Aspen Slumps Most in Four Months After Blow to Debt-Cut Hopes
(Bloomberg) -- Aspen Pharmacare Holdings Ltd. fell the most in four months after the South African drugmaker said talks to sell a European business had ended, a blow to investors looking for progress on debt reduction.
Aspen tumbled as much as 7.8% in Johannesburg, the most since March 8. The Durban-based company said Friday discussions with a potential partner for its European Commercial Pharmaceuticals business that it announced to the market on May 22 were over.
Some investors may be concerned that today’s news “may delay the company’s turnaround going forward,’’ said Lester Davids, an analyst at Unum Capital. “It’s high debt burden continues to weigh on the company’s shares and thus no strong bids on the share price have been evident as uncertainty continues to linger.”
Aspen’s net debt rose to 53.5 billion rand ($3.8 billion) at the end of December, the company said in March. Chief Executive Officer Stephen Saad, who owns 12% of the company, said at the time that “if we can de-gear quicker, we would like to.” The company has said it will look to exit some businesses, to focus on selling hormones, anesthetics and anti-retrovirals in emerging economies. Aspen sold its infant-formula business to Lactalis International earlier this year for 740 million euros ($833 million), a deal that was delayed by regulatory approvals.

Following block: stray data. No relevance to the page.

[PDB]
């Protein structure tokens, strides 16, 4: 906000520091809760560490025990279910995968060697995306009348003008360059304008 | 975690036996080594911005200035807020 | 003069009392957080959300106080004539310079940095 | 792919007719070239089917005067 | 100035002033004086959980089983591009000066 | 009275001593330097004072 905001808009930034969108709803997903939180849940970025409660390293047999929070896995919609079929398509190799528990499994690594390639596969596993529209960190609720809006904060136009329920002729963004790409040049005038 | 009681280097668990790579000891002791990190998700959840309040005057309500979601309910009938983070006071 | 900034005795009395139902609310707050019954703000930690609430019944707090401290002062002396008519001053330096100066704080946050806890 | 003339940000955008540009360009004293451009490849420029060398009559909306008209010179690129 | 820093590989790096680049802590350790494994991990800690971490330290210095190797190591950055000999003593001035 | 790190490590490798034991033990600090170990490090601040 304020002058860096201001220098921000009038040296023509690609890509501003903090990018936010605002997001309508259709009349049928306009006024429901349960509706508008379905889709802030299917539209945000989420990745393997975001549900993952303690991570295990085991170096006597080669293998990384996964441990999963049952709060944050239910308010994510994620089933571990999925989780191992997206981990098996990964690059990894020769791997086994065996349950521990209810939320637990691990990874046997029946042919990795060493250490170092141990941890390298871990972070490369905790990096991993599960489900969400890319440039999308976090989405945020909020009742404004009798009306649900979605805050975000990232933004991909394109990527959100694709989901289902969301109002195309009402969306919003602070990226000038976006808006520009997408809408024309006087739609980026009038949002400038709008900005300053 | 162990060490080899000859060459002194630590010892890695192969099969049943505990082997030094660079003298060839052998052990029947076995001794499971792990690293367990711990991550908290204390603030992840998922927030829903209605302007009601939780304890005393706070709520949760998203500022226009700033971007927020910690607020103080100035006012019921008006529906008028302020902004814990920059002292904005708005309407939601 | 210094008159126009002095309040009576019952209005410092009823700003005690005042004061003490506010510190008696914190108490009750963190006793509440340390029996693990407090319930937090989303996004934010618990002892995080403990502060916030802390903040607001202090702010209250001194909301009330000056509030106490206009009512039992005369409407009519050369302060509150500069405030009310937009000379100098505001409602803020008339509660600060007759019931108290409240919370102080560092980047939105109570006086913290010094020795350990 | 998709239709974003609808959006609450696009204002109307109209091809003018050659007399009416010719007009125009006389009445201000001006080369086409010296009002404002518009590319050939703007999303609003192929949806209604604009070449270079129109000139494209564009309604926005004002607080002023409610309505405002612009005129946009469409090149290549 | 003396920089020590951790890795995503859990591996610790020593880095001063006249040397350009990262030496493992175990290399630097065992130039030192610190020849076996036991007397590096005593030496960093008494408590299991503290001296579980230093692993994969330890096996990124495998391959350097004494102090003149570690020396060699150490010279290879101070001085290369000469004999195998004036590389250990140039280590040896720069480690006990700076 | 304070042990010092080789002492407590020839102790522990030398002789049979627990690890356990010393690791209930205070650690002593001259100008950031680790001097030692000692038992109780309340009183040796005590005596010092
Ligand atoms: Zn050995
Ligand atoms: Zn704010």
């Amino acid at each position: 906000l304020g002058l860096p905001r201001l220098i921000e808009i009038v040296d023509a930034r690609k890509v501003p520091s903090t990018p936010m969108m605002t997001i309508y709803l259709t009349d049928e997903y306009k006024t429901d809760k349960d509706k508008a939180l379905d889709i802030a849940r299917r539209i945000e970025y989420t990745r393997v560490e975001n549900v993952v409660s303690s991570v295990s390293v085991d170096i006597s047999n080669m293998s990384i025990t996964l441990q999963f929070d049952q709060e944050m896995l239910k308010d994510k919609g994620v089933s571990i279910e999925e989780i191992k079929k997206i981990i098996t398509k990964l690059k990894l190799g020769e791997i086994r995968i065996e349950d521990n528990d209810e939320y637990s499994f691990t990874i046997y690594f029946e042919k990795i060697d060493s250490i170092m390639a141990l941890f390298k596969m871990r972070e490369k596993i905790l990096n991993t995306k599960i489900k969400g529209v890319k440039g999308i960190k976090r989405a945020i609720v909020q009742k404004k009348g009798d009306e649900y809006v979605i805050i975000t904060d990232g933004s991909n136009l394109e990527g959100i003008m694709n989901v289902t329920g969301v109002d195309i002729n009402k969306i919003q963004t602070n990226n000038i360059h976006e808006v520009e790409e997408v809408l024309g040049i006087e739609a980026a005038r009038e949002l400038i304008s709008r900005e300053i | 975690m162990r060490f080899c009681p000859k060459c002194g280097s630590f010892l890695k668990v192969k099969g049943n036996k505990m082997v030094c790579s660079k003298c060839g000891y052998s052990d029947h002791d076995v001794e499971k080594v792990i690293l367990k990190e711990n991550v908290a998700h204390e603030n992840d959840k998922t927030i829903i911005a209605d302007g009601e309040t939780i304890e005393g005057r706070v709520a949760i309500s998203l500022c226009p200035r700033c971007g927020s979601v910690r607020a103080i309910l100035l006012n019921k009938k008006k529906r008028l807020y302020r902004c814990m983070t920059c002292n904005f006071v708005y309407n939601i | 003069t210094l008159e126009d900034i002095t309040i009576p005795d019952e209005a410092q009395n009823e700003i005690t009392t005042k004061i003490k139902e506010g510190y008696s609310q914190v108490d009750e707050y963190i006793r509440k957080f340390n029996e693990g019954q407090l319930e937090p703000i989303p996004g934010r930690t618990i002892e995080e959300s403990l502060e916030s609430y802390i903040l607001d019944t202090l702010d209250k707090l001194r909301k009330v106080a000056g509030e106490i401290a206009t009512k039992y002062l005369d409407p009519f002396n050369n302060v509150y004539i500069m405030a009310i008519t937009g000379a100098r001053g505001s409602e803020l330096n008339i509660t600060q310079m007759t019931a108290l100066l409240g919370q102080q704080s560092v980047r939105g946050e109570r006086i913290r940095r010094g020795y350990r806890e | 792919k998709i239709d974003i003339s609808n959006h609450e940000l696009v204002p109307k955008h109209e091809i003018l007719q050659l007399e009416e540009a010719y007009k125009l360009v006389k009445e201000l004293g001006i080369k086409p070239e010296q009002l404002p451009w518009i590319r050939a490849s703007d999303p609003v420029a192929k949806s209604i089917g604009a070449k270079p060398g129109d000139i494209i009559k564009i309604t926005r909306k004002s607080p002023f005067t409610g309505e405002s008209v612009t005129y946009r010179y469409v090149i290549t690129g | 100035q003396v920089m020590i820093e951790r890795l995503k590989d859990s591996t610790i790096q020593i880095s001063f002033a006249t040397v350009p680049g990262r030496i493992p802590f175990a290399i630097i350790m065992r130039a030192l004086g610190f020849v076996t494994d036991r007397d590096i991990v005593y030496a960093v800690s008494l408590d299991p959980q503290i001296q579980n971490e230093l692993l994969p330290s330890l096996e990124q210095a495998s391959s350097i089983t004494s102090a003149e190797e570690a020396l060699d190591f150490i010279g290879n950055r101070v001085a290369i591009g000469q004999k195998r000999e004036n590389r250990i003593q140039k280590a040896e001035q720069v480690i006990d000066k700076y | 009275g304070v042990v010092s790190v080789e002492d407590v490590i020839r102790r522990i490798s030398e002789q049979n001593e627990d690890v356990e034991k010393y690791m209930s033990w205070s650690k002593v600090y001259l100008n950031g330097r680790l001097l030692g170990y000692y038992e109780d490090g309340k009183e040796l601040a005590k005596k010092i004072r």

“Aspen has a very strong management team with vested interests and large personal shareholdings, and thus they would remain committed to finding the best solution to help turn the ship around,” Unum’s Davids said. “In the short term and in the absence of positive news flow, we may however continue to see the shares under pressure as the market assesses options the company may have.”
Aspen was 6.5% lower as of 1:33 p.m. in Johannesburg, taking its decline this year to 27%.
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